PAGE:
A Publishing House Withdraws a Novel after It Was Attacked for Being Pro-Israel

In April, a small publishing house called Dzanc Books announced a new novel, by the former journalist Hesh Kestin, that imagines a successful invasion of the Jewish state. Blurbed by the best-selling author Stephen King, The Siege of Tel Aviv seemed poised for success when critics rushed to Twitter to denounce it as “racist,” “Islamophobic,” and so forth. Dzanc mounted a feeble defense, but then withdrew the book. Mark Horowitz comments on what he calls an “all-too-familiar scene in American publishing”:

Unfortunately for the book burners, their auto-da-fé was a bust. Kestin’s response was neither to hide or concede, but to run toward the sound of the guns. He is now self-publishing his novel with the help of Amazon and is likely to sell more copies thanks to the controversy than he would have without it. As the plot of his own novel illustrates, fighting against the odds is what Jews are good at. The problem with Kestin’s novel was never racism or Islamophobia. What enraged the Twitter mob was the book’s unreconstructed Zionism.

The premise of The Siege of Tel Aviv is an intentional echo of the 1973 Yom Kippur War, when multiple Arab armies, led by Egypt and Syria, nearly finished off the Jewish state. In this version, set in an unspecified future, Iran leads the invasion, and what tips the balance is the failure of the United States to come to Israel’s aid, as it had in real life in 1973. After the defeat, Israel’s surviving citizens are herded into central Tel Aviv, which becomes an overcrowded ghetto where they await either evacuation or annihilation.

Against this horrifying backdrop, Kestin mobilizes a slightly comical bunch of misfits and rebels—including a cross-dressing fighter pilot, a smooth-talking Russian gangster, and a resourceful Bedouin scout—who rally to undo the disaster before it’s too late.

What the novel is not is Islamophobic. Kestin did not have to invent Iranian threats to wipe Israel off the map. The mullahs and generals of Iran have been threatening that for decades. . . . The subversive joke of the novel is that it indulges Israel’s enemies and take seriously their rhetoric of annihilation. Does Israel have a right to exist? Anti-Zionists and anti-Semites think it’s a fair question. Kestin obliges them. From al-Aqsa preachers and Hamas leaders to Iranian mullahs and anti-Zionist op-eds—what if they all got their wish?

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Read more at Commentary

More about: Anti-Zionism, Fiction, Islamophobia, Israel & Zionism

Iran, America, and the Future of Democracy in the Middle East

Nov. 23 2022

Sixty-two days after the death of Mahsa Amini at the hands of the Islamic Republic’s police, the regime has failed to quash the protest movement. But it is impossible to know if the tide will turn, and what the outcome of the government’s collapse might be. Reuel Marc Gerecht considers the very real possibility that a democratic Iran will emerge, and considers the aftershocks that might follow. (Free registration required.)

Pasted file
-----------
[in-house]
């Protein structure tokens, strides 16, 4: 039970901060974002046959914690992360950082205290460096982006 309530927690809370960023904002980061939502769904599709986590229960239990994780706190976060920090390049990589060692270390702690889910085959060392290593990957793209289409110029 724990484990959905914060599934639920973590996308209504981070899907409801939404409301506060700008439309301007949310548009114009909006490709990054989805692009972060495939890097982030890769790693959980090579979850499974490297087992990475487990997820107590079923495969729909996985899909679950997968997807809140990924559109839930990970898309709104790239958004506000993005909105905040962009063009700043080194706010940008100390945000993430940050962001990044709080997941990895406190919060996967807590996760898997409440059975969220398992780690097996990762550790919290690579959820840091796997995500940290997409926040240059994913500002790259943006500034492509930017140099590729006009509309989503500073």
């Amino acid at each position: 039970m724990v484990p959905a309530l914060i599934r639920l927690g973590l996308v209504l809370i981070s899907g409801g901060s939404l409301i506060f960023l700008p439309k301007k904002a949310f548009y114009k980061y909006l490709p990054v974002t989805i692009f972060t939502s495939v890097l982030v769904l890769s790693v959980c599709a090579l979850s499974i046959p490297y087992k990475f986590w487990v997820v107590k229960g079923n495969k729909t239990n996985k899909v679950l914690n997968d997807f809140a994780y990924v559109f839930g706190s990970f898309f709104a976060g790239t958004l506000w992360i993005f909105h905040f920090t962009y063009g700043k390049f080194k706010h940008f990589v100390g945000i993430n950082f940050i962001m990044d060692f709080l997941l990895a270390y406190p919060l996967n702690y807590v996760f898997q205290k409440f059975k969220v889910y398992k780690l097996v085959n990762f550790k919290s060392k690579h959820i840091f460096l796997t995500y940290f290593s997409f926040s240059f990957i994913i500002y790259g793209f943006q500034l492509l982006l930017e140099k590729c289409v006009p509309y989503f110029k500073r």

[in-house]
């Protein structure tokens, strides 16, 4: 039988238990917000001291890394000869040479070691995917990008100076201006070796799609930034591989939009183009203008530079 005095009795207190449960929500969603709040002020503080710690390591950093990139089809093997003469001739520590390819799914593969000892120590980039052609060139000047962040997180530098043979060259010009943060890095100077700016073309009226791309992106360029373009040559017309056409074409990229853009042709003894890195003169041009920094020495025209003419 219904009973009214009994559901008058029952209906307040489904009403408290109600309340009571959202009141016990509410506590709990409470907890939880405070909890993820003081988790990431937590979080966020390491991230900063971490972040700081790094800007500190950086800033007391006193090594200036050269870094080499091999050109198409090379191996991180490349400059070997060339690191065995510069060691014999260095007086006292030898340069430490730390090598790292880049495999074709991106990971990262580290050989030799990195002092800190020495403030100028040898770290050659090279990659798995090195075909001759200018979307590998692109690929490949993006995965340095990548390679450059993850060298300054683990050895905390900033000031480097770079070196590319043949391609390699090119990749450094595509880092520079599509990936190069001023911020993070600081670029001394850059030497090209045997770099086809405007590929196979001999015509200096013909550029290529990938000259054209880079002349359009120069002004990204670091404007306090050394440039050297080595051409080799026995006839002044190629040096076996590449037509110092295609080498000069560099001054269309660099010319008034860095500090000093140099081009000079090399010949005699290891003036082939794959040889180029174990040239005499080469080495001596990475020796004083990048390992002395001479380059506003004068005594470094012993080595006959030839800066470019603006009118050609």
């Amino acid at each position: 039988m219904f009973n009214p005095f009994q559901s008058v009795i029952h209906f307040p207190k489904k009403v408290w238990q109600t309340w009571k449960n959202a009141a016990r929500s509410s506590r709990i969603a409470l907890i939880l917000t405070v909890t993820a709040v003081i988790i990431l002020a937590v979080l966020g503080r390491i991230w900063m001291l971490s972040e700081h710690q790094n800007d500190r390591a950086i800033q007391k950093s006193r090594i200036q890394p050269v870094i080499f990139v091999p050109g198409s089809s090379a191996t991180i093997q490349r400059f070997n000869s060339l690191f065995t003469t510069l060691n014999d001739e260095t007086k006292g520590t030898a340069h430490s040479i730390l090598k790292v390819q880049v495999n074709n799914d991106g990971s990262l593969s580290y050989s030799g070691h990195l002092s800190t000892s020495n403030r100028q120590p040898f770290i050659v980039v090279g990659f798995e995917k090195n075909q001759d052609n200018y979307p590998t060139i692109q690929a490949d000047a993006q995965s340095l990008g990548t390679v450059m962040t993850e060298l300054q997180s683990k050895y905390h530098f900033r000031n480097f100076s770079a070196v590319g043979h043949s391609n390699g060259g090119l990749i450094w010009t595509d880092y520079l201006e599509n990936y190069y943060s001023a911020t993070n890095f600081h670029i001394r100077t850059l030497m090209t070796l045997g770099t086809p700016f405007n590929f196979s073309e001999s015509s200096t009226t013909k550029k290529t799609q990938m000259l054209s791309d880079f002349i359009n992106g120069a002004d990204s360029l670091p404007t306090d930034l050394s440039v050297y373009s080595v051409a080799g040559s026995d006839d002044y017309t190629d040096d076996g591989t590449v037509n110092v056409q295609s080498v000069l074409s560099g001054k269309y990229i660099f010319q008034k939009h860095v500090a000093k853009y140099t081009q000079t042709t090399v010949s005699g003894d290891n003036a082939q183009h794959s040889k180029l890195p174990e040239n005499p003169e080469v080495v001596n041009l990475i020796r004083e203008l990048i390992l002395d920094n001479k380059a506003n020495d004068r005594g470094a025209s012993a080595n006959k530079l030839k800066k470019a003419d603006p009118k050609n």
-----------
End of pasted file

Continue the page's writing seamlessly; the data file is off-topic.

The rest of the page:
American political and intellectual elites remain uneasy with democracy promotion everywhere primarily because it has failed so far in the Middle East, the epicenter of our attention the last twenty years. (Iraq’s democracy isn’t dead, but it didn’t meet American expectations.) Might our dictatorial exception for Middle Eastern Muslims change if Iran were to set in motion insurrections elsewhere in the Islamic world, in much the same way that America’s response to 9/11 probably helped to produce the rebellions against dictatorship that started in Tunisia in 2010? The failure of the so-called Arab Spring to establish one functioning democracy, the retreat of secular democracy in Turkey, and the implosion of large parts of the Arab world have left many wondering whether Middle Eastern Muslims can sustain representative government.

In 1979 the Islamic revolution shook the Middle East, putting religious militancy into overdrive and tempting Saddam Hussein to unleash his bloodiest war. The collapse of Iran’s theocracy might be similarly seismic. Washington’s dictatorial preference could fade as the contradictions between Arab tyranny and Persian democracy grow.

Washington isn’t yet invested in democracy in Iran. Yet, as Supreme Leader Ali Khamenei has often noted, American hostility toward the Islamic Republic has been damaging. If the theocracy falls, Iranians will surely give America credit—vastly more credit that they will give to the European political class, who have been trying to make nice, and make money, with the clerical regime since the early 1990s—for this lasting enmity. We may well get more credit than we deserve. Both Democrats and Republicans who have dismissed the possibilities of democratic revolutions among the Muslim peoples of the Middle East will still, surely, claim it eagerly.

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Read more at Dispatch

More about: Arab democracy, Democracy, Iran, Middle East, U.S. Foreign policy